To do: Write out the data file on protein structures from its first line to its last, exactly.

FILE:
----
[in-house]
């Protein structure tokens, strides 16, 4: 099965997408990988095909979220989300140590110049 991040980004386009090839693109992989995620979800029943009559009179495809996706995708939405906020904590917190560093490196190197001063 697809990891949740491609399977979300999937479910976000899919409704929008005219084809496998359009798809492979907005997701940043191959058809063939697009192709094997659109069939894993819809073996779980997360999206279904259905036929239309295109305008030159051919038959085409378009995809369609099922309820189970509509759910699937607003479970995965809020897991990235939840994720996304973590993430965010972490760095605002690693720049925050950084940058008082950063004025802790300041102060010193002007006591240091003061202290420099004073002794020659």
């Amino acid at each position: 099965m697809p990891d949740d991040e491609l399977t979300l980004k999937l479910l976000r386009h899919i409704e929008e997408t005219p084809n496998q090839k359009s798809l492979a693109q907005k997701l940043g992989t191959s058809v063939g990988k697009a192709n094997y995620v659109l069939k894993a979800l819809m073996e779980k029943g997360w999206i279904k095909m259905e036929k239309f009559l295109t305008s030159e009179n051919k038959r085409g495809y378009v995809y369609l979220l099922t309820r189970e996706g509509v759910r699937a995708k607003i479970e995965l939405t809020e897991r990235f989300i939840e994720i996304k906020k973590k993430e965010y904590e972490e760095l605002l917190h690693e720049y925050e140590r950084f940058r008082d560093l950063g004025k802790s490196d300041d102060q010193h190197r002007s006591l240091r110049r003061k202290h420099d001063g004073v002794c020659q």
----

[in-house]
């Protein structure tokens, strides 16, 4: 099965997408990988095909979220989300140590110049 991040980004386009090839693109992989995620979800029943009559009179495809996706995708939405906020904590917190560093490196190197001063 697809990891949740491609399977979300999937479910976000899919409704929008005219084809496998359009798809492979907005997701940043191959058809063939697009192709094997659109069939894993819809073996779980997360999206279904259905036929239309295109305008030159051919038959085409378009995809369609099922309820189970509509759910699937607003479970995965809020897991990235939840994720996304973590993430965010972490760095605002690693720049925050950084940058008082950063004025802790300041102060010193002007006591240091003061202290420099004073002794020659």
């Amino acid at each position: 099965m697809p990891d949740d991040e491609l399977t979300l980004k999937l479910l976000r386009h899919i409704e929008e997408t005219p084809n496998q090839k359009s798809l492979a693109q907005k997701l940043g992989t191959s058809v063939g990988k697009a192709n094997y995620v659109l069939k894993a979800l819809m073996e779980k029943g997360w999206i279904k095909m259905e036929k239309f009559l295109t305008s030159e009179n051919k038959r085409g495809y378009v995809y369609l979220l099922t309820r189970e996706g509509v759910r699937a995708k607003i479970e995965l939405t809020e897991r990235f989300i939840e994720i996304k906020k973590k993430e965010y904590e972490e760095l605002l917190h690693e720049y925050e140590r950084f940058r008082d560093l950063g004025k802790s490196d300041d102060q010193h190197r002007s006591l240091r110049r003061k202290h420099d001063g004073v002794c020659q």